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In their recent paper The Quantum State Can Be Interpreted Statistically, Lewis et al. end with a very nice mathematical question, one whose answer (either way) would have interesting implications for the foundations of quantum mechanics. In the hopes of getting some non-quantum math folks interested in their question---and maybe even finding someone to say "the answer is trivial for the following reason..." :-)---I decided to state the question for the MO community, shorn of all the physics and philosophy.

Let Hd be the set of unit vectors in $\mathbb{C}^d$. A ψ-epistemic theory in d dimensions consists of the following:

  1. A measurable space Λ (called the "space of ontic states").
  2. A function mapping each unit vector ψ∈Hd to a probability measure Dψ over Λ.
  3. A function f(λ,M,i)∈[0,1], which takes as input an ontic state λ∈Λ, an ordered orthonormal basis M=(v1,...,vd) for $\mathbb{C}^d$, and an index i∈{1,...,d}.

f must satisfy the following two conditions:

(i) $\sum_{i=1}^{d}f(\lambda,M,i)=1$ for all λ and M. (Intuitively, f must give rise to a probability distribution over the "measurement outcomes" v1,...,vd in M.)

(ii) $\int_{\lambda \sim D_{\psi}} f(\lambda,M,i) d\lambda = |v_{i}^{*}\psi|^{2}$ for all ψ, M, and i. (Intuitively, the probability of the measurement outcome vi, averaged over all λ drawn from Dψ, must equal the squared projection of ψ onto vi.)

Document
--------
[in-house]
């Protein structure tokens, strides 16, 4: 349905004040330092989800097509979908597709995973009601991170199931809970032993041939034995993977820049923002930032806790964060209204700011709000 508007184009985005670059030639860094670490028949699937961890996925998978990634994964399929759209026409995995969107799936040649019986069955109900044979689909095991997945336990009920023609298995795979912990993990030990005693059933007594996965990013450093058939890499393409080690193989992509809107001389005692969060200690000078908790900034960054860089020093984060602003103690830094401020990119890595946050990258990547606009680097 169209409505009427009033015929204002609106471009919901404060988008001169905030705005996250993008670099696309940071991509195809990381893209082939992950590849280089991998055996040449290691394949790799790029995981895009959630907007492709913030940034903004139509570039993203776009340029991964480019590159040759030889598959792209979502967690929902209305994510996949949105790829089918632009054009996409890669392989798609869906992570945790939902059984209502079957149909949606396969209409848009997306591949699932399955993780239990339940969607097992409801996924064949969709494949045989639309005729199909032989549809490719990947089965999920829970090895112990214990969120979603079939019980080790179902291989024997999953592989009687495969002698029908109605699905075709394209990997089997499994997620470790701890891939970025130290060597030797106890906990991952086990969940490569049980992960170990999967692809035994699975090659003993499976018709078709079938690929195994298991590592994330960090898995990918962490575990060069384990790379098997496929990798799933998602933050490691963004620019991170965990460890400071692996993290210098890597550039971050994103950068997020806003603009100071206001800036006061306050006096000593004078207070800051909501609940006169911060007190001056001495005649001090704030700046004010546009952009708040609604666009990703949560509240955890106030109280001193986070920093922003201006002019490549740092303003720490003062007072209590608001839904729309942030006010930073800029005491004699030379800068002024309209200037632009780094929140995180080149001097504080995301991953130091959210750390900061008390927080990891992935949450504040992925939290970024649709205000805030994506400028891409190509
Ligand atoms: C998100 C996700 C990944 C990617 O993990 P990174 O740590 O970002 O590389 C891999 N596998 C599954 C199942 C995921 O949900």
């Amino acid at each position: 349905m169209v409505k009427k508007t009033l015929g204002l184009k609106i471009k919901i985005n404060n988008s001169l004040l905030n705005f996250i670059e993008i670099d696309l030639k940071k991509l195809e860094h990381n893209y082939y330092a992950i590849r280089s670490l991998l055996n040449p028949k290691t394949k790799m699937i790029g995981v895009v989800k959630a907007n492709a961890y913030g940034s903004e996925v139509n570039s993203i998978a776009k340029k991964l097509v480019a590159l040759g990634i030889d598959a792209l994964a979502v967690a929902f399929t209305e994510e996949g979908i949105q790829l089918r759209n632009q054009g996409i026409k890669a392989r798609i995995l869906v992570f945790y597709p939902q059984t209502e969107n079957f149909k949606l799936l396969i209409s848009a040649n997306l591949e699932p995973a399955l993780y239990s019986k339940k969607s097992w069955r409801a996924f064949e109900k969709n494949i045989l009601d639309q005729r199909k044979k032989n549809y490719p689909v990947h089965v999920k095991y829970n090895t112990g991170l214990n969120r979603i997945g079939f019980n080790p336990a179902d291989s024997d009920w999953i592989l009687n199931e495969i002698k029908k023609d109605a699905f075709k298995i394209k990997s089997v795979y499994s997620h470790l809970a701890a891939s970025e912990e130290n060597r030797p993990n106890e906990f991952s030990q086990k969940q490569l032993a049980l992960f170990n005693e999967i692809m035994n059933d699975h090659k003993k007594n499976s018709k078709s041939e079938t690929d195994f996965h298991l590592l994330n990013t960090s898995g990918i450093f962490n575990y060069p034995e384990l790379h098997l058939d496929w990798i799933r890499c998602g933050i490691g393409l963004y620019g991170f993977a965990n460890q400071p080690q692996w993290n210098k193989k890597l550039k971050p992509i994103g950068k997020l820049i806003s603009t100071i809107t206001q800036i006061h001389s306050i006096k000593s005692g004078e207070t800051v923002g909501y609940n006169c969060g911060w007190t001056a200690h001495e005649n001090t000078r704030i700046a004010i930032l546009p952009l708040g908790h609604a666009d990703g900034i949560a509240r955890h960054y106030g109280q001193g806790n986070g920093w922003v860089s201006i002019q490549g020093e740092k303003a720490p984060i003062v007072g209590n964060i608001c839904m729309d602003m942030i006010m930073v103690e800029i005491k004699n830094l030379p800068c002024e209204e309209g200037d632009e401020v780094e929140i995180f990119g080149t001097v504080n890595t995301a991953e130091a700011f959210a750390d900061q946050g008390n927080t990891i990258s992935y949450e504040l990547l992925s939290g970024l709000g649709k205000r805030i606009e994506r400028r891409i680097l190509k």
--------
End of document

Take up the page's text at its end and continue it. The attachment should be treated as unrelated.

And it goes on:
Note that we can trivially satisfy conditions (i) and (ii) as follows:

  • Λ=Hd
  • Dψ assigns probability 1 to λ=ψ, and probability 0 to all other states in Λ
  • f(ψ,M,i) = |vi*ψ|2

Thus, let Supp(D)⊆Λ be the support of D, and call a ψ-epistemic theory nontrivial if there exist ψ≠ϕ such that $Supp(D_{\psi})\cap Supp(D_{\phi}) \ne \emptyset$.

Observe that, if ψ and ϕ are orthogonal, then Supp(Dψ) and Supp(Dϕ) must be disjoint. This is because, if we set v1=ψ and v2=ϕ, then $v_{1}^{*}\psi = v_{2}^{*}\phi = 1$ and $v_{1}^{*}\phi = v_{2}^{*}\psi = 0$, which is not possible if Dψ and Dϕ have any nonzero overlap. Motivated by this observation, call a theory maximally nontrivial if $Supp(D_{\psi})\cap Supp(D_{\phi}) \ne \emptyset$ whenever ψ and ϕ are not orthogonal.